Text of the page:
The umpire did not fall for it.

The book defines obstruction like this:

OBSTRUCTION is the act of a fielder who, while not in possession of the ball and not in the act of fielding the ball, impedes the progress of any runner.

The fielder did not impede the progress of the runner. The runner chose to run into the fielder. Nice try by the runner, but again the umpire had none of it and properly called the runner out.

Quick note from the clip…if nothing else is learned from your time on this blog, please remember this: offensive players interfere and defensive player obstruct.  The runner was trying to draw obstruction and not interference

The announcer, a third generation one at that, got it wrong.

Type A obstruction is on page 63 of RuleGraphics. RuleGraphics is a visual way to learn the rules of baseball. Don’t be the guy that confuses obstruction and interference.

You need me on that wall

This season Wrigley Field is known for having too few bathrooms and construction equipment where bleachers should be. Most seasons Wrigley is known for its trademark ivy on the outfield wall. This ivy will at times will interject itself into the game.

Check out this play:

This was a big call. The Cubs were down one at the time. If Fowler is allowed to score, the complexion of the game changes quite a bit.

Sadly, for Cub fans, the umpires got it right and called this a ground rule double. I will go farther and even argue it is just a straight up rule book double.

Rule 7.05 (f) says:

Each runner including the batter-runner may, without liability to be put out, advance—

(f) Two bases, if a fair ball bounces or is deflected into the stands outside the first or third base foul lines; or if it goes through or under a field fence, or through or under a scoreboard, or through or under shrubbery or vines on the fence; or if it sticks in such fence, scoreboard, shrubbery or vines;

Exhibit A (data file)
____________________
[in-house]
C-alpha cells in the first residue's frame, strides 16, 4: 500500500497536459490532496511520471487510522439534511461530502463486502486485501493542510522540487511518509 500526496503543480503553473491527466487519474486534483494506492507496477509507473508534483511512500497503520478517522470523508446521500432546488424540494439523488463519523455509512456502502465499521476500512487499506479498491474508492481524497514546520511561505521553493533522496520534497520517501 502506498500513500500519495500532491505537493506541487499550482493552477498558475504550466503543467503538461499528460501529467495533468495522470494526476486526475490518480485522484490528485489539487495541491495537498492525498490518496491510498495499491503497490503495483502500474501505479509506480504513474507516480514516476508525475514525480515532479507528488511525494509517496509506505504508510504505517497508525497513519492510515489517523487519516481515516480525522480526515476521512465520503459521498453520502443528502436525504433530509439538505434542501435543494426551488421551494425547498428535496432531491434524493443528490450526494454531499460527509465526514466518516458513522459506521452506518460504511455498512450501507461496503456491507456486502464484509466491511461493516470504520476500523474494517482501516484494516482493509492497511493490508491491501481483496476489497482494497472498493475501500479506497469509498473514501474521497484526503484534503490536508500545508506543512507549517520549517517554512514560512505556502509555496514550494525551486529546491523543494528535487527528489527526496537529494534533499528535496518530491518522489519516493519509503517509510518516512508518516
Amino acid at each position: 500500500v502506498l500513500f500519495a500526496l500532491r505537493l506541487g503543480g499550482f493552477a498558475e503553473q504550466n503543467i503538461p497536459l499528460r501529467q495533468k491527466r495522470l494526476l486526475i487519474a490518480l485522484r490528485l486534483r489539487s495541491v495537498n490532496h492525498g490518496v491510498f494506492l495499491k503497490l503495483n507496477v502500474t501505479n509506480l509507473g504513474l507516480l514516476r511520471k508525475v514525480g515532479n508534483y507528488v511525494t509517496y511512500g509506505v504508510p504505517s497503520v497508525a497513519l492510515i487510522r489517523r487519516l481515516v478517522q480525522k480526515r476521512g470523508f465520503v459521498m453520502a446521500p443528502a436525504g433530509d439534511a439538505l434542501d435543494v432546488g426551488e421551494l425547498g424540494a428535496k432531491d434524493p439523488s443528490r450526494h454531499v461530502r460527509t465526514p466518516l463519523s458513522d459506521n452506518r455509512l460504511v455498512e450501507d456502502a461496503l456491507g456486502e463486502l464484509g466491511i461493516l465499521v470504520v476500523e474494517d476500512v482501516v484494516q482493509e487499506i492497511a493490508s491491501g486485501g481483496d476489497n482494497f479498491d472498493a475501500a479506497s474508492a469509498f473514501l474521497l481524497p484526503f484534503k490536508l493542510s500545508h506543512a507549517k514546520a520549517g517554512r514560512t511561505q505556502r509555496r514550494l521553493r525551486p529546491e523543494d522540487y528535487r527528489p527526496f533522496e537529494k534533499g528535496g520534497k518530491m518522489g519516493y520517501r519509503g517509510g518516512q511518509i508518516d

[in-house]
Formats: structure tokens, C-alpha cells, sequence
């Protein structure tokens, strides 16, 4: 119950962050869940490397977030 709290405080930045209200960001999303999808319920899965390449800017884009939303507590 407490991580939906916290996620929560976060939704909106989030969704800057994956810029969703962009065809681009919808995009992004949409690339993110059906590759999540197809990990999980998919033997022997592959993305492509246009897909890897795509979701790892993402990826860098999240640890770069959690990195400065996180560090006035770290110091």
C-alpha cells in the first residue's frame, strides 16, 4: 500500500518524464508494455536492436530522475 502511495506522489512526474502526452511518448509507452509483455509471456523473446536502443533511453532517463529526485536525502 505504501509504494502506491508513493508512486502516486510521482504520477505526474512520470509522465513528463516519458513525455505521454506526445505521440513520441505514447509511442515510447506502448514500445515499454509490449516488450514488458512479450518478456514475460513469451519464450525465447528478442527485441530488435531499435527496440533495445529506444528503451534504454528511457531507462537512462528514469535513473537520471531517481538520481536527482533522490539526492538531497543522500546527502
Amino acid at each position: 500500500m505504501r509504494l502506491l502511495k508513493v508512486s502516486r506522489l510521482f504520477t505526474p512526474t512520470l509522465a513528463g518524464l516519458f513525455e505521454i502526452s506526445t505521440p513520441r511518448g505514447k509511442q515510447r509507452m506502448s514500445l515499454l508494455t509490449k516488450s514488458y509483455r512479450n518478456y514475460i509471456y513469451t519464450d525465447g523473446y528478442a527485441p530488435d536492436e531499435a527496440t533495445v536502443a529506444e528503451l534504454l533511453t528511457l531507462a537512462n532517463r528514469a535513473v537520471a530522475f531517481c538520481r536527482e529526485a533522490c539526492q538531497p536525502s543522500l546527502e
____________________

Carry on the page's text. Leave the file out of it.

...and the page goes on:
Pay close attention to the language. It says nothing about being visible. It only says the rule applies if the ball “sticks”. I would reasonably define “stick” as a ball that is not moving up or down within the vines. This ball was clearly stuck.

The Cubs announcers nailed it…again. They are excellent with the rule book.

A lot of fans want a distinction between a visible and non-visible ball. I see the point, but in the end I disagree. It is unfair to ask a player to go digging for a ball.

Base awards are covered on pages 60 and 62 of RuleGraphics.

RuleGraphics  is a well organized, visual way to learn the rules of baseball.


Stay off my field

Umpires like to make fun of announcers. We just cannot understand how someone can be around baseball 200 days a year and not learn the rules. I am all about being fair though.

In this clip the announcer absolutely nails the ruling. Maybe the worm is turning. The play involves spectator interference.


Rule 3.16 covers this.

3.16 When there is spectator interference with any thrown or batted ball, the ball shall be dead at the moment of interference and the umpire shall impose such penalties as in his opinion will nullify the act of interference.

Notice the wording of the penalty – the umpire shall impose such penalties to nullify the interference. it does not clarify outs, any certain number of bases awarded, anything. Umpires call this the “God” rule. Umpires try their best to determine what will happen and make it so. In this instance Joe West did not feel the runner would make second – so he kept him at first. Good call.

Lastly, spectator interference only occurs when the fan reaches over the stands. If a fielder goes into the stands and is interfered with – tough cookies.

Spectator interference is covered on page 65 of RuleGraphics